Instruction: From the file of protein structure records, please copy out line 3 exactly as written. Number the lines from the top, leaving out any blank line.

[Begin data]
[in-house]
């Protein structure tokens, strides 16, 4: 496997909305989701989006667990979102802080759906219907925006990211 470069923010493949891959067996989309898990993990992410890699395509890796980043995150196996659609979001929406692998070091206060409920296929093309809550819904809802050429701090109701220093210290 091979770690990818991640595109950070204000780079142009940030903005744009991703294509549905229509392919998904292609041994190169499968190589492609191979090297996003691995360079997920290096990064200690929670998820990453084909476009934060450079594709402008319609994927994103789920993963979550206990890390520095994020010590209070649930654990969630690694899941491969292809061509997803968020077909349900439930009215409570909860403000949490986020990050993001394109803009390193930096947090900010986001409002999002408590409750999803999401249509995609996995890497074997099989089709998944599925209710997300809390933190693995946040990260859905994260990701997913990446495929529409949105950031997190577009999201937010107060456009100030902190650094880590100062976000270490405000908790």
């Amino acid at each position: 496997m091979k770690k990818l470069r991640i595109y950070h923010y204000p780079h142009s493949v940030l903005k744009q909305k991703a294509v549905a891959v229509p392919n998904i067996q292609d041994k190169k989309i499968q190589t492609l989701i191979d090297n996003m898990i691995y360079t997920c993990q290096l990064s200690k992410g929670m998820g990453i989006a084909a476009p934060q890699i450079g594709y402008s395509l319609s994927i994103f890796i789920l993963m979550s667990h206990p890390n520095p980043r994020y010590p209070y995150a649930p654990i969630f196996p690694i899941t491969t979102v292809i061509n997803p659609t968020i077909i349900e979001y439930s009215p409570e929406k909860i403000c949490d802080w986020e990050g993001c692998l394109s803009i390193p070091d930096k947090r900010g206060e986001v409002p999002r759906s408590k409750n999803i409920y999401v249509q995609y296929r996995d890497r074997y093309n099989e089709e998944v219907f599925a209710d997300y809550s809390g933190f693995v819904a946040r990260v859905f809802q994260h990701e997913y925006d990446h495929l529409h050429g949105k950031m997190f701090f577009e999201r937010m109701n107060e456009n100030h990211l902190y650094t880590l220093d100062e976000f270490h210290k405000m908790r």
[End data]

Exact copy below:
């Amino acid at each position: 496997m091979k770690k990818l470069r991640i595109y950070h923010y204000p780079h142009s493949v940030l903005k744009q909305k991703a294509v549905a891959v229509p392919n998904i067996q292609d041994k190169k989309i499968q190589t492609l989701i191979d090297n996003m898990i691995y360079t997920c993990q290096l990064s200690k992410g929670m998820g990453i989006a084909a476009p934060q890699i450079g594709y402008s395509l319609s994927i994103f890796i789920l993963m979550s667990h206990p890390n520095p980043r994020y010590p209070y995150a649930p654990i969630f196996p690694i899941t491969t979102v292809i061509n997803p659609t968020i077909i349900e979001y439930s009215p409570e929406k909860i403000c949490d802080w986020e990050g993001c692998l394109s803009i390193p070091d930096k947090r900010g206060e986001v409002p999002r759906s408590k409750n999803i409920y999401v249509q995609y296929r996995d890497r074997y093309n099989e089709e998944v219907f599925a209710d997300y809550s809390g933190f693995v819904a946040r990260v859905f809802q994260h990701e997913y925006d990446h495929l529409h050429g949105k950031m997190f701090f577009e999201r937010m109701n107060e456009n100030h990211l902190y650094t880590l220093d100062e976000f270490h210290k405000m908790r």